How to Improve Your Handwriting

All News

Meet Jenna

What if your handwriting still looked exactly the way it did the first time you picked up a pencil? Maybe it does. Maybe that’s why you started reading this article. Your handwriting today may not be beautiful, but likely it’s legible, so maybe you, like me, just enjoy opportunities to take what’s acceptable and make it exceptional.

So here’s the thing, I can tell you how to improve your handwriting, but you already know. By this point in your life, you know improvement requires effort. Whether it’s your handwriting, your sales approach, or your cooking skills, the magic behind greatness is really quite simple:

  1. Set a goal
  2. Determine a process
  3. Hold yourself accountable

I can almost hear the, “ugh,” you’re thinking as you read. Yep, it’s that easy. And yep, it’s that hard.

With a little bit of instruction, a desire to learn, and some practice, at some point in your life you learned to write the letters of the alphabet. Today, you could sit down and write a letter, sign your name, or jot down a grocery list without much effort at all. What was immensely challenging in kindergarten is now second nature. You’ve improved.

You started with a goal in mind: “I want to learn to write the letter A.” With the help of a guideline, such as a template you can trace or special paper that helps you draw the lines a little straighter, you make an attempt. Then you do it again, and again, and again. Then, your parent or teacher comes by and checks your work. He or she might make a suggestion or offer a critique and ask you to try again. Goal, process, accountability.

Our whole lives are made up of cycles of improvement. Most of us aren’t world class Olympians the first time we put on a pair of skis or dive into a pool, but the second time we do it, we’re all a little better than we were. Most of us didn’t double the revenue of our companies the first day on the job, but after a couple of weeks, months and years, the impacts we make are valuable. Continuous improvement comes into play when you find that thing you have a real talent for, or you see great purpose in, and you want to get good, better, best at it.

The Garland Chamber staff and board of directors recently completed a continuous improvement exercise that lasted about nine months. For more than 120 years, the Chamber has been in town serving the business community, but we certainly don’t do it the same way we did in 1895. You know, because sitting still is dangerous. Have you heard people say, “Sitting is the new smoking”? The same is true in business. There’s value in tradition and consistency, absolutely, but in an ever-changing society improvement and innovation are also necessary. Those who stay in exactly the same place doing exactly the same thing won’t stay relevant for long.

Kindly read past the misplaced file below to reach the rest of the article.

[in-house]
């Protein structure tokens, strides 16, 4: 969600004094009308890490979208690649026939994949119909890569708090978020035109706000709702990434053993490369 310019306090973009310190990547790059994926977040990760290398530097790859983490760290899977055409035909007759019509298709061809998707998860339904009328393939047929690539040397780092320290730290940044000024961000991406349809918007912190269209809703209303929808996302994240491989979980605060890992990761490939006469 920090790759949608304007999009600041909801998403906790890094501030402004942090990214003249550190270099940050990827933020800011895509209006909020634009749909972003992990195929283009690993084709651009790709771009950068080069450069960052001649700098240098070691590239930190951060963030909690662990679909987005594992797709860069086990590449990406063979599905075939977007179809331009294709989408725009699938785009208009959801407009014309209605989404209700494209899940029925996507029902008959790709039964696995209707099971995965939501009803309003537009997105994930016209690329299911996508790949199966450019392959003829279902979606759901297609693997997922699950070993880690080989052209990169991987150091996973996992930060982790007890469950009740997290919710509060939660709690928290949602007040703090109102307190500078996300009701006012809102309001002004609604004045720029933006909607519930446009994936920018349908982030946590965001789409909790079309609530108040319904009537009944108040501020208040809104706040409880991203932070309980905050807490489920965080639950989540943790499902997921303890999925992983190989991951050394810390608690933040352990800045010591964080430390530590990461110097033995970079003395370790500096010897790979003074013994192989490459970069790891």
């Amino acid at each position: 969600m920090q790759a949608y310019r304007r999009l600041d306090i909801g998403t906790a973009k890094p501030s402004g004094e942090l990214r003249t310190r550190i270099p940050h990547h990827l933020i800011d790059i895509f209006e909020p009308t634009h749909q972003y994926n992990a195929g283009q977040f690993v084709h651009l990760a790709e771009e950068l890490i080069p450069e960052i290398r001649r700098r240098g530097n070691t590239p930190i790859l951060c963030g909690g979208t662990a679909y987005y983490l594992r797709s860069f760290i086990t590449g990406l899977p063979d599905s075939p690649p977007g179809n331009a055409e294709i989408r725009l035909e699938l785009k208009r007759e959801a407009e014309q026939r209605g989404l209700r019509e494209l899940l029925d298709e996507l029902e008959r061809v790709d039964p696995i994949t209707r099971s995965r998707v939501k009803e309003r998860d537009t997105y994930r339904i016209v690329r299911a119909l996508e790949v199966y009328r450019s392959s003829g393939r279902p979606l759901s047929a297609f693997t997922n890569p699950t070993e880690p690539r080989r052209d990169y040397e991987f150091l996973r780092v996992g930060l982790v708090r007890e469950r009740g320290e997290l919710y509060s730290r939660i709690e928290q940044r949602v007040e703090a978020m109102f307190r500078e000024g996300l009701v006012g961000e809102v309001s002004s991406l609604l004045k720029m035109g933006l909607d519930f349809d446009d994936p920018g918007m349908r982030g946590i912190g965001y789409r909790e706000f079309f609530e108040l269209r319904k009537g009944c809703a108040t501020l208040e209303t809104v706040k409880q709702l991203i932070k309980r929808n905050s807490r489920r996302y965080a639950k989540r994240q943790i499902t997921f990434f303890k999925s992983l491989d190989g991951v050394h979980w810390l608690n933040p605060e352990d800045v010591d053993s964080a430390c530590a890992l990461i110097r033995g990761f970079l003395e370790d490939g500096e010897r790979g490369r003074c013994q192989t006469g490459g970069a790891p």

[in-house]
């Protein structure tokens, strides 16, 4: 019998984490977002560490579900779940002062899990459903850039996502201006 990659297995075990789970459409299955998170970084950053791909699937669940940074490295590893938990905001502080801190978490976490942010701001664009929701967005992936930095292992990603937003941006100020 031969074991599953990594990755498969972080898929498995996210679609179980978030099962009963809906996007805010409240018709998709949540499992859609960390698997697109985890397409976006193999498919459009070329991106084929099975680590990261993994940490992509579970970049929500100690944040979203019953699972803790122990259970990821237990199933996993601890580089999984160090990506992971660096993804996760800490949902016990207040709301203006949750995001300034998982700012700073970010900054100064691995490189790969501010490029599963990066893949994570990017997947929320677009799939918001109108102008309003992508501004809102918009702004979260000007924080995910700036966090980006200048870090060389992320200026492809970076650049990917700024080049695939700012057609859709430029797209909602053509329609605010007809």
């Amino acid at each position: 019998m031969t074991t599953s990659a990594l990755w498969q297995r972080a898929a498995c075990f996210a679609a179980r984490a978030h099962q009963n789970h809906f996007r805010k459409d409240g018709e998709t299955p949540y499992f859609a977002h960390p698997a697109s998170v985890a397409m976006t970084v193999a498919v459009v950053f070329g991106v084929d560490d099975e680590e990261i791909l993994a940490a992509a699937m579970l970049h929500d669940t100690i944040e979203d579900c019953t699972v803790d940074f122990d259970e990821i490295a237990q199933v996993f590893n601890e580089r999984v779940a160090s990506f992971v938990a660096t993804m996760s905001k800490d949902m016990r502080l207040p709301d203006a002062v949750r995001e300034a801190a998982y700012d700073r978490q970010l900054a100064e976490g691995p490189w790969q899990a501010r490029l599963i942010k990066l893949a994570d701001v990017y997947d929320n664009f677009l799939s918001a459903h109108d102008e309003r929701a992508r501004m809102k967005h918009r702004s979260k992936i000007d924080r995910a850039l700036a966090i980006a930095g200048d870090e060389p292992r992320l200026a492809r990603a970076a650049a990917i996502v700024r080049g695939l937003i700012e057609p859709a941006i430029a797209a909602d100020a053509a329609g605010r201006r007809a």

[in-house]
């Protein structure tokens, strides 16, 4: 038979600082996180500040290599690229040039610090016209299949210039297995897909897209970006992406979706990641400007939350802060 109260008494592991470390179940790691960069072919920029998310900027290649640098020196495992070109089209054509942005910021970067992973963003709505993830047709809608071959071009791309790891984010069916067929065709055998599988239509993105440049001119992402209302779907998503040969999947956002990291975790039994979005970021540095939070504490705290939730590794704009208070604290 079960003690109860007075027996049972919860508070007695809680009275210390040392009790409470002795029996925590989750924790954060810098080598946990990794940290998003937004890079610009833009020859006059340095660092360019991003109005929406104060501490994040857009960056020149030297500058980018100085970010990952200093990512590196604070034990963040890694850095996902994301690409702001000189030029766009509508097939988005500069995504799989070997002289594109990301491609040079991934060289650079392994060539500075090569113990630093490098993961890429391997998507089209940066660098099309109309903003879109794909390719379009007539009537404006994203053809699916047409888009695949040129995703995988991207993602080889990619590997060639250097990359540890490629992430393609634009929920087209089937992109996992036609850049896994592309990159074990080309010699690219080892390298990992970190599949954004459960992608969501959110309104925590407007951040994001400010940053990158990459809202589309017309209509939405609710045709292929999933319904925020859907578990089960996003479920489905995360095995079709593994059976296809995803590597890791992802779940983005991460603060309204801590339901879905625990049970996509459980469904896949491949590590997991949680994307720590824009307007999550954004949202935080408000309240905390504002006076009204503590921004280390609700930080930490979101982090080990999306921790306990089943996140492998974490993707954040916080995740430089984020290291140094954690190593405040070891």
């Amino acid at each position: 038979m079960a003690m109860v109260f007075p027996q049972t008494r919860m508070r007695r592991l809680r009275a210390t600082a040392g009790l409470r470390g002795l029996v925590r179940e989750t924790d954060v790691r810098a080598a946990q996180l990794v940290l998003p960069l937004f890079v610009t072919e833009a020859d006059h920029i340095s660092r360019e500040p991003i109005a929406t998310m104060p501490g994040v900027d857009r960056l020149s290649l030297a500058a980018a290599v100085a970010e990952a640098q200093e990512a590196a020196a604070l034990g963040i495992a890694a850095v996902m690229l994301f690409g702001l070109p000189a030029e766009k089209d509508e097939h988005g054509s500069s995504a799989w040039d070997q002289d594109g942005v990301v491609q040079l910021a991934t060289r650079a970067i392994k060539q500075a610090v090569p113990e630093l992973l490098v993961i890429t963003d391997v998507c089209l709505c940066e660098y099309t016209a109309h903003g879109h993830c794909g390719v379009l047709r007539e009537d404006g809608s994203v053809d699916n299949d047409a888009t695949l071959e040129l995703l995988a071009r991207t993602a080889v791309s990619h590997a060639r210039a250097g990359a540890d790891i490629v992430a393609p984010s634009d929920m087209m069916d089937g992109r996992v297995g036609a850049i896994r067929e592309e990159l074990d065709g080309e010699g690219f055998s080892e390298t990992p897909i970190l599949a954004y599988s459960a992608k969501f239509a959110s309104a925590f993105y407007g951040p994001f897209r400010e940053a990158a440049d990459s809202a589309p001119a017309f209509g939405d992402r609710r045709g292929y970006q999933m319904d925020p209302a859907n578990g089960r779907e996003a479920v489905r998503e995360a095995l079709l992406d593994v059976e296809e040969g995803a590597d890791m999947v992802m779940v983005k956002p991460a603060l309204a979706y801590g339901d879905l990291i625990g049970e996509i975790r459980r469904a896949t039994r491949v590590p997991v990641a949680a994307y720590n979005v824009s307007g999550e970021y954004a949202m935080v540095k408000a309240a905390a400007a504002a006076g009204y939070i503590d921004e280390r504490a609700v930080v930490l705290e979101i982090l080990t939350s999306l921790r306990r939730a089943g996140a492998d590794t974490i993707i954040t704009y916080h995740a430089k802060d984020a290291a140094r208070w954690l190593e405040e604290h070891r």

Each person who participated in the Chamber’s continuous improvement exercise was stretched, challenged, and pulled out of their comfort zone in one way or another. We also learned new things, took on projects that interested us, and developed confidence in diverse responsibilities. Though the formal process has ended, we’ve developed positive habits and lines of collaboration that will continue to serve our process and accountability structures well. Despite the rigor of the exercise, and perhaps even the stress or frustration that snuck in at times, the whole team is proud of what we accomplished. Our organization is better equipped to serve the Garland community than we were at the same time last year, and we’ll use what we learned and the critiques we expect to receive to fine tune our activities and continuously improve.

  1. We set a goal: Earn recognition as a 5-star accredited chamber through the U.S. Chamber of Commerce in 2018.
  2. We determined a process: Engage members of the Board of Directors to serve on the Accreditation Task Force to guide, contribute and oversee the application process and any steps necessary to complete eligibility.
  3. We held ourselves accountable: Application status reports were delivered at each Board of Directors meeting. Throughout the process, industry and subject-matter experts were brought in to evaluate and critique elements of the organization. Once the application is processed, the accrediting board will also provide feedback.

We don’t yet know whether we’ve met our goal, but we have certainly improved during the journey, and in the pursuit of continuous improvement, that’s what it’s all about. Now we’ll set new goals, develop the relevant processes, and hold ourselves accountable to even higher standards than before. Every day is an opportunity to take your skills to the next level … or, you know, improve your handwriting!

All News